None of the proteins tested (Zwint1, Rod, Zwilch, Zw10, Mad1, and Spindly) showed any dependence of Delta on centromere tension, based on the near zero slopes of plots of Delta as a function of interkinetochore separation (Fig. 4); for comparison, see previous data on GFP-CENP-A and CENP-C located in the chromatin (Fig. 5 A; Wan et al., 2009). Next, we describe in detail the Spindly motif mutant enabled mapping of RZZ, the Mad1–Mad2 complex, and Spindly positions within the substructure of kinetochores, and the resulting measurements are summarized in Table 1 and Fig. 5 A.
Zwint1 is located close to the junction between the Mis12 complex and the Spc24/Spc25 end of the Ndc80 complex
Zwint1 is a small (∼30 kD and 277 aa) protein. For both control metaphase and Spindly motif mutant cells, a polyclonal antibody to Zwint1 was located on average 15 ± 9 nm outside of CENP-I label and near the positions of the Spc24/Spc25 end of the Ndc80 complex (Fig. 5 A). The mean positions of an antibody specific for the Zwint1 C terminus or GFP fused to the C terminus of Zwint1 were ∼19 ± 10 nm outside of CENP-I (Fig. 5 A). The polyclonal antibody for Zwint1 likely provides a good measure of the mean position of the C terminus of Knl1 based on in vitro binding experiments (Petrovic et al., 2010). Thus, the position of the C-terminus of Knl1 and its bound Zwint1 is ∼30 nm on average inside the N terminus of Knl1 along the kMT axis (Fig. 5 A). This also indicates that Knl1 extends along the axis of kMTs in metaphase human kinetochores as does the Ndc80 complex (Wan et al., 2009). Knl1 is a large protein of ∼300 kD, and its 3D structure is yet to be elucidated.
RZZ subunits localize in proximity to the N termini of Knl1 and Hec1
In biochemical reconstitutions, RZZ forms a tight complex (Civril et al., 2010). Rod is a large protein (242 kD and 2,200 aa) with a β-propeller structure at its N terminus, a Sec39p domain in its middle, and repeated α-helical domains from the middle to the C terminus, making it an elongated structure (Civril et al., 2010). An antibody directed against the N-terminal region of Rod was on average located 55 ± 16 nm outside of CENP-I, which is ∼10 nm inside of the 9G3 label on Hec1 calponin homology (CH) domain (Fig. 5 A).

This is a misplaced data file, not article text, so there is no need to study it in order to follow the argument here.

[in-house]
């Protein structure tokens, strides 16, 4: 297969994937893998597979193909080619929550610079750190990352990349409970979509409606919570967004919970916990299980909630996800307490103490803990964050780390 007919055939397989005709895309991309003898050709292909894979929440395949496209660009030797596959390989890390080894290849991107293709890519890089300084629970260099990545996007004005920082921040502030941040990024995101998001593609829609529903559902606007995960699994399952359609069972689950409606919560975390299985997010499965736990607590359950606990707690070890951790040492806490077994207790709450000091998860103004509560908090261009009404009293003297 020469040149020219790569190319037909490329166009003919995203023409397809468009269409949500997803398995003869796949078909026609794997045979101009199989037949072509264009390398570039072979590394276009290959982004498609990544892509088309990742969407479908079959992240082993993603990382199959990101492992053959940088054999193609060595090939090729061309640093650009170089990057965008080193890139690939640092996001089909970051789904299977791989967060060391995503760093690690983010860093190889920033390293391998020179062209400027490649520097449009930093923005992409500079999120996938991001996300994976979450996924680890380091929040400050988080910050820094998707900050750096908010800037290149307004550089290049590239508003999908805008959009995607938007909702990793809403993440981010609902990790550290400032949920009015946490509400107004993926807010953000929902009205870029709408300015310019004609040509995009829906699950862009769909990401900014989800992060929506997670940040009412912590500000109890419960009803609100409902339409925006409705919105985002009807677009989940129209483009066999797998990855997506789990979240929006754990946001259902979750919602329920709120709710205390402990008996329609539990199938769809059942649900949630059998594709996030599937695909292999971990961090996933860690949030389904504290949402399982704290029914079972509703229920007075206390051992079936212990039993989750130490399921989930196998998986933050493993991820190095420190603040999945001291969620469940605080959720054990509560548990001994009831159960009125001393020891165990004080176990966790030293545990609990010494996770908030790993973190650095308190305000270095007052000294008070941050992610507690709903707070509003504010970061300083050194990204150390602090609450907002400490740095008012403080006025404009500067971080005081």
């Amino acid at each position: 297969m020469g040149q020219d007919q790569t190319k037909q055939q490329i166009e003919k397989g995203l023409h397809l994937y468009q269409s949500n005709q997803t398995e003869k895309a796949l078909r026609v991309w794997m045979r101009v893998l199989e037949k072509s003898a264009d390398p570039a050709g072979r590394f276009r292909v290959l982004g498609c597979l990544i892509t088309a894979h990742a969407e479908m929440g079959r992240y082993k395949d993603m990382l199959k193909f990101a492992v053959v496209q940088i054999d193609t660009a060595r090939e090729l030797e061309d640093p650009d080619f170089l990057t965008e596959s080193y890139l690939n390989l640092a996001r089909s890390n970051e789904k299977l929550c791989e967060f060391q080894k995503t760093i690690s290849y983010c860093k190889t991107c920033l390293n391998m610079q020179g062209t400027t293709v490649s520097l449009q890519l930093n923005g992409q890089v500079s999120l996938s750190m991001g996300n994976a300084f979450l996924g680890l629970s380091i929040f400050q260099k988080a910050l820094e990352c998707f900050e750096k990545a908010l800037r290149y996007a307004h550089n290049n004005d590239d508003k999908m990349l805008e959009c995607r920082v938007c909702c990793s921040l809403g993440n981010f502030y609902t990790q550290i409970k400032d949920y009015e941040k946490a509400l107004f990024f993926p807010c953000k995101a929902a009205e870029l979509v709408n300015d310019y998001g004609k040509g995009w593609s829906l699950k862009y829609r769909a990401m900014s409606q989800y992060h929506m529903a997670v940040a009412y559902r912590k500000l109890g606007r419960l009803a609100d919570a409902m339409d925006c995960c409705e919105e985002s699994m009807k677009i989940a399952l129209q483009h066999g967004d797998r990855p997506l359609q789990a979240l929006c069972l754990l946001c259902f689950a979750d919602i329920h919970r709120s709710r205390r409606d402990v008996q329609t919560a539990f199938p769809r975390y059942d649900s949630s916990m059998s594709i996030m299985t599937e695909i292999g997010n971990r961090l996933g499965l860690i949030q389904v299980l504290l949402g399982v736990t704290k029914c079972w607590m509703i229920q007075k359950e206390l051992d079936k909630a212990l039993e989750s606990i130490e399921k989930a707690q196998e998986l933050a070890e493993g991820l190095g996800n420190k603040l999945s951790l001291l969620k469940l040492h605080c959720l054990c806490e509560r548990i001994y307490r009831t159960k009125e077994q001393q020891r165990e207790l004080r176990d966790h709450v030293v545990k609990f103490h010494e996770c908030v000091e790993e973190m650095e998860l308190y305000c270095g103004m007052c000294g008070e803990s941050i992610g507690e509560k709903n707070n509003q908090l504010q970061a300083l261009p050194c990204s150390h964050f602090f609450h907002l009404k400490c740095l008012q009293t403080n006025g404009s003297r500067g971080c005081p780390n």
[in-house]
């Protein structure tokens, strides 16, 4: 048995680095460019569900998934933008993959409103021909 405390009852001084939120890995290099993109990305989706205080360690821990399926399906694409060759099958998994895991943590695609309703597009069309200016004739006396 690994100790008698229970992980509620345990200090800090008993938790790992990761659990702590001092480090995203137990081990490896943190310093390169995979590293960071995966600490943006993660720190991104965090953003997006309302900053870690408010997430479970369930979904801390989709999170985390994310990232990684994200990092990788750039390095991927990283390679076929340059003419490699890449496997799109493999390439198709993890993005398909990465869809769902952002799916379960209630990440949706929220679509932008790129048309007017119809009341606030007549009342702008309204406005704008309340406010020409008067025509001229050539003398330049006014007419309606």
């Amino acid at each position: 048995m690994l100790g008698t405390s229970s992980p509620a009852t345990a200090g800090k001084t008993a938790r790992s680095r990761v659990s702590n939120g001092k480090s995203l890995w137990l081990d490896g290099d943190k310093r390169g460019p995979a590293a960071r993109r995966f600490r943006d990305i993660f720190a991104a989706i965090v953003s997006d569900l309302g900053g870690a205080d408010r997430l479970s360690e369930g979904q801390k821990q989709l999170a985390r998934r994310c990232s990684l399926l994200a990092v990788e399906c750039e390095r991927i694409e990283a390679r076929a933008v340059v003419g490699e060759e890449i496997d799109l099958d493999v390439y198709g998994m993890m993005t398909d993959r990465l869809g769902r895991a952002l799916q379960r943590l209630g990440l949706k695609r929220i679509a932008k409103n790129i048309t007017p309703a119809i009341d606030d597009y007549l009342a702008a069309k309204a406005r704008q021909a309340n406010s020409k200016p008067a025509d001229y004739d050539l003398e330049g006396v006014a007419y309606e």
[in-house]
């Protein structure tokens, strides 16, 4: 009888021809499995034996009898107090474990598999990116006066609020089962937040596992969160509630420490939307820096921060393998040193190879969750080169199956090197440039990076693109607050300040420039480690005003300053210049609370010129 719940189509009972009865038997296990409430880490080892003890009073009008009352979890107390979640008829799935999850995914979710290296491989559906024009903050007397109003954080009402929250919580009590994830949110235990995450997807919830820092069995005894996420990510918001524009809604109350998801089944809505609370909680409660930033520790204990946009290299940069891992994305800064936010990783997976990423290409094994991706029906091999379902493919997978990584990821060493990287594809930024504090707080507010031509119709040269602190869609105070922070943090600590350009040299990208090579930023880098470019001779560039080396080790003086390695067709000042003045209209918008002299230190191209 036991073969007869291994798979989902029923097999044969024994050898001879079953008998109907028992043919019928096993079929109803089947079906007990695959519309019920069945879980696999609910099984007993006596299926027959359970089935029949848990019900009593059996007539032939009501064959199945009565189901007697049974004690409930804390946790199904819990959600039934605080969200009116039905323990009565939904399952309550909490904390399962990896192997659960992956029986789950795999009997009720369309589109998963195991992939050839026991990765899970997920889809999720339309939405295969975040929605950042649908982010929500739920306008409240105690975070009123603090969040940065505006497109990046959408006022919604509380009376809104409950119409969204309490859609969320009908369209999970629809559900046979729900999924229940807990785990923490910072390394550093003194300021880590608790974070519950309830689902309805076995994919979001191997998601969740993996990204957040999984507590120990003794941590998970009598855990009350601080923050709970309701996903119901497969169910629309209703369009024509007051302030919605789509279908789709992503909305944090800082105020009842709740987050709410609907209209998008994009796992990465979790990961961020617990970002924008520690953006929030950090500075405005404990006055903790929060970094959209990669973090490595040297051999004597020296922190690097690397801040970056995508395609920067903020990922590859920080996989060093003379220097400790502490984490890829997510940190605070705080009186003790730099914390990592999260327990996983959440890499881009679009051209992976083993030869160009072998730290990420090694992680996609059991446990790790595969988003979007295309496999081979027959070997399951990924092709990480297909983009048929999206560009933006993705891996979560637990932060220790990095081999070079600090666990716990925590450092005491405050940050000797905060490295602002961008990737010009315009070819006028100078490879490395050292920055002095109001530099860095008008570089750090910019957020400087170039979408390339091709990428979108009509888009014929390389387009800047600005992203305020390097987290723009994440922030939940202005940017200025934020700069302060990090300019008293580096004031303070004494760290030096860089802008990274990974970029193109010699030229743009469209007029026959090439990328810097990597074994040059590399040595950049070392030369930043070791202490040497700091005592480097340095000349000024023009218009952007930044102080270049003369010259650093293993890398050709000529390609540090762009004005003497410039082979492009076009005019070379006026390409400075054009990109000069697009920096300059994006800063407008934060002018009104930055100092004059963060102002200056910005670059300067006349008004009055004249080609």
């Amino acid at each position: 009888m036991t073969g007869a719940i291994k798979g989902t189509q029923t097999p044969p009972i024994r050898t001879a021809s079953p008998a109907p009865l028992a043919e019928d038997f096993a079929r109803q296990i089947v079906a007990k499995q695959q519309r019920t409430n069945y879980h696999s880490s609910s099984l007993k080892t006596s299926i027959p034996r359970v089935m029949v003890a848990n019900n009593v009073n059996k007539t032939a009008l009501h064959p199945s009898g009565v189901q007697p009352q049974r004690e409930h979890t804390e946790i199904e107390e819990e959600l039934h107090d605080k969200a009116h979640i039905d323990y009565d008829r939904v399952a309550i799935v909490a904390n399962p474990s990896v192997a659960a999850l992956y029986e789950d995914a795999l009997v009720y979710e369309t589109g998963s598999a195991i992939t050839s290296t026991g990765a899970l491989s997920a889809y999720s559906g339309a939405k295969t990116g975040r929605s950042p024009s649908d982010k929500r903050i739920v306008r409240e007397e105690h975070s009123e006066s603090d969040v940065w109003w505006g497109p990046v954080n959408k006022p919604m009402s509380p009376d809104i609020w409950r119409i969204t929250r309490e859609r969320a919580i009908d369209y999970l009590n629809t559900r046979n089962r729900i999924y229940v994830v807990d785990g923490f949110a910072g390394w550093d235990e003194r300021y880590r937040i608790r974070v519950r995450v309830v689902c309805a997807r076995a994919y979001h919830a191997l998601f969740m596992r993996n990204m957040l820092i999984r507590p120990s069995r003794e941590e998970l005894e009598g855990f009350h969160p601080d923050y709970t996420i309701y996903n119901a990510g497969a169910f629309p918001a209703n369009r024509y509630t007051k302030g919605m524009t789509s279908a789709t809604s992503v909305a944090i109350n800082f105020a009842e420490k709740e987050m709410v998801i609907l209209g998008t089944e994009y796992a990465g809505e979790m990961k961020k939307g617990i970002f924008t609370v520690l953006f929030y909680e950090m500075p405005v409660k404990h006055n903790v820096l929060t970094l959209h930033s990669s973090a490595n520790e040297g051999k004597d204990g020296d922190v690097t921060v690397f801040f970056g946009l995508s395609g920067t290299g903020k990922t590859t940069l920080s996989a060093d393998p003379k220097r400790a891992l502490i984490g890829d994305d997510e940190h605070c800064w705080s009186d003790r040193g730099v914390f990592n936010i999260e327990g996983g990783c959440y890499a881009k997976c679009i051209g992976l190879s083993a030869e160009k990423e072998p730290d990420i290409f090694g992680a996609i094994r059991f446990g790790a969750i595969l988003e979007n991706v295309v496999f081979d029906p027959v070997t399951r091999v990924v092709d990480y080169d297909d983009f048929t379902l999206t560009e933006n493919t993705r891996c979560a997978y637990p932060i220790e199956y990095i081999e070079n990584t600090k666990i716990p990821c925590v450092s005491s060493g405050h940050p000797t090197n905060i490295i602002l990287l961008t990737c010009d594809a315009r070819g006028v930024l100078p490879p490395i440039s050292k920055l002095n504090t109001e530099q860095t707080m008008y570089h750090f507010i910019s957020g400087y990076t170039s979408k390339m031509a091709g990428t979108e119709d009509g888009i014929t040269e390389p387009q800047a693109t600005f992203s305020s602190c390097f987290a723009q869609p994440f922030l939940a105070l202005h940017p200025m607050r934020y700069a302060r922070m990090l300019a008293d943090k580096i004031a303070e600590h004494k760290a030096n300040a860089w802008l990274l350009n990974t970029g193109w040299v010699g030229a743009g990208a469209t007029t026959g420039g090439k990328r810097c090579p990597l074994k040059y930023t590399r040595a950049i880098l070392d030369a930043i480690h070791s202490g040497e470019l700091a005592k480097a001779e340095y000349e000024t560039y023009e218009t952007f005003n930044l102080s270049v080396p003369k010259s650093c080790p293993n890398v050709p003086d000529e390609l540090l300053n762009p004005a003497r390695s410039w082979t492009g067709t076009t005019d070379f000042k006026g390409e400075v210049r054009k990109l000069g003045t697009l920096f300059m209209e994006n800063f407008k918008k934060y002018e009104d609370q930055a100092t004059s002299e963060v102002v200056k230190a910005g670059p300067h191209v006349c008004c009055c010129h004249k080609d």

Zwilch is a slightly elongated globular protein (∼65 kD) that binds to the N-terminal region of Rod (Civril et al., 2010). A polyclonal antibody to Zwilch was located at ∼64 ± 15 nm from CENP-I, ∼9 nm outside of the N-terminal of Rod, and coincident with the 9G3 on Hec1 (Fig. 5 A).
Zw10 is a slightly larger globular protein (∼86 kD) than Zwilch. The C terminus of Zw10 binds the Sec39p domain in the middle of Rod (Civril et al., 2010). We measured in Spindly motif mutant cells the mean position of a peptide antibody directed against the C terminus of Zw10 at 36 ± 17 nm outside of CENP-I and ∼29 nm inside of 9G3 on Hec1 (Fig. 5 A). Thus, the C terminus of Zw10 (and possibly the middle of Rod) is ∼20 nm on average inside of the mean position of the N terminus of Rod.
We used a HeLa cell line stably expressing GFP-Zw10 (Kops et al., 2005) to measure the location of N terminus of Zw10. Although partially depleted at metaphase kinetochores, sufficient levels of Zw10 persist in normal cells for accurate measurements (Fig. S3 C; Famulski and Chan, 2007). The mean position of antibodies to GFP was 13 ± 14 nm inside of Hec1 9G3 and ∼33 nm distal to the Zwint1 C terminus. This significant separation between Zw10 and Zwint1 measured at metaphase may be produced by the release of the N terminus of Zw10 from Zwint1 between prometaphase and metaphase as proposed previously (Kasuboski et al., 2011). If so, this must occur independently of force generated by dynein anchored to the RZZ complex via Spindly, as the same results are observed for both control and Spindly motif mutant–expressing cells (Table 1).